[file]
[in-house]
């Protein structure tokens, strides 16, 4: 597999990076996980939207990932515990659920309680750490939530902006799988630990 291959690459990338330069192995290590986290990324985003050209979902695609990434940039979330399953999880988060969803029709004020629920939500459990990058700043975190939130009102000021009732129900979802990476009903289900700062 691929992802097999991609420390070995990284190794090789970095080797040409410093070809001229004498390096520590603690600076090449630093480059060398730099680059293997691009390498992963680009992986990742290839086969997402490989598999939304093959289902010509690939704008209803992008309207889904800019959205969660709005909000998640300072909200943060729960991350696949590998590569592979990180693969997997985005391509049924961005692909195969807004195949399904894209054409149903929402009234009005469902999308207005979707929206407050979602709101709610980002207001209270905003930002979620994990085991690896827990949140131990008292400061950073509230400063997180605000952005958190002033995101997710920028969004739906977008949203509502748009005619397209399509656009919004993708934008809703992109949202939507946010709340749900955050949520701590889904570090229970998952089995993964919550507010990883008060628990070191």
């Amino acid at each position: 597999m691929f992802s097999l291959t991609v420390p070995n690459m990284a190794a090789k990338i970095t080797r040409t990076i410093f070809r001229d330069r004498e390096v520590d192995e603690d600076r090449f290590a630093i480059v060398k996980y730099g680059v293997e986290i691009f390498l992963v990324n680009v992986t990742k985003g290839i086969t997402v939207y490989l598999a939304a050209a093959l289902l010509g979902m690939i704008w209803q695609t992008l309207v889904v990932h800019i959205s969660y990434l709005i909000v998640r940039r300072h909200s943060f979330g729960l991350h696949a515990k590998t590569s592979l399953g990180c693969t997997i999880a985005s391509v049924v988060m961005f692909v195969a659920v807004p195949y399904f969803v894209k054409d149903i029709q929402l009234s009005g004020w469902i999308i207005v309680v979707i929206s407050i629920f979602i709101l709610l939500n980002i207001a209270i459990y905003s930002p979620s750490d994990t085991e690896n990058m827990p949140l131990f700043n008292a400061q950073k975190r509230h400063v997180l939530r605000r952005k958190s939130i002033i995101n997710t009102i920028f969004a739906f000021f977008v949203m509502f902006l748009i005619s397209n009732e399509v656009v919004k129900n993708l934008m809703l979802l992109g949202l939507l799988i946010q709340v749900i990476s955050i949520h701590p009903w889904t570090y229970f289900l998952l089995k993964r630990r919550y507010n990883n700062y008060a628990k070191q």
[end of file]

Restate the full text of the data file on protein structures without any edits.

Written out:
[in-house]
């Protein structure tokens, strides 16, 4: 597999990076996980939207990932515990659920309680750490939530902006799988630990 291959690459990338330069192995290590986290990324985003050209979902695609990434940039979330399953999880988060969803029709004020629920939500459990990058700043975190939130009102000021009732129900979802990476009903289900700062 691929992802097999991609420390070995990284190794090789970095080797040409410093070809001229004498390096520590603690600076090449630093480059060398730099680059293997691009390498992963680009992986990742290839086969997402490989598999939304093959289902010509690939704008209803992008309207889904800019959205969660709005909000998640300072909200943060729960991350696949590998590569592979990180693969997997985005391509049924961005692909195969807004195949399904894209054409149903929402009234009005469902999308207005979707929206407050979602709101709610980002207001209270905003930002979620994990085991690896827990949140131990008292400061950073509230400063997180605000952005958190002033995101997710920028969004739906977008949203509502748009005619397209399509656009919004993708934008809703992109949202939507946010709340749900955050949520701590889904570090229970998952089995993964919550507010990883008060628990070191």
């Amino acid at each position: 597999m691929f992802s097999l291959t991609v420390p070995n690459m990284a190794a090789k990338i970095t080797r040409t990076i410093f070809r001229d330069r004498e390096v520590d192995e603690d600076r090449f290590a630093i480059v060398k996980y730099g680059v293997e986290i691009f390498l992963v990324n680009v992986t990742k985003g290839i086969t997402v939207y490989l598999a939304a050209a093959l289902l010509g979902m690939i704008w209803q695609t992008l309207v889904v990932h800019i959205s969660y990434l709005i909000v998640r940039r300072h909200s943060f979330g729960l991350h696949a515990k590998t590569s592979l399953g990180c693969t997997i999880a985005s391509v049924v988060m961005f692909v195969a659920v807004p195949y399904f969803v894209k054409d149903i029709q929402l009234s009005g004020w469902i999308i207005v309680v979707i929206s407050i629920f979602i709101l709610l939500n980002i207001a209270i459990y905003s930002p979620s750490d994990t085991e690896n990058m827990p949140l131990f700043n008292a400061q950073k975190r509230h400063v997180l939530r605000r952005k958190s939130i002033i995101n997710t009102i920028f969004a739906f000021f977008v949203m509502f902006l748009i005619s397209n009732e399509v656009v919004k129900n993708l934008m809703l979802l992109g949202l939507l799988i946010q709340v749900i990476s955050i949520h701590p009903w889904t570090y229970f289900l998952l089995k993964r630990r919550y507010n990883n700062y008060a628990k070191q």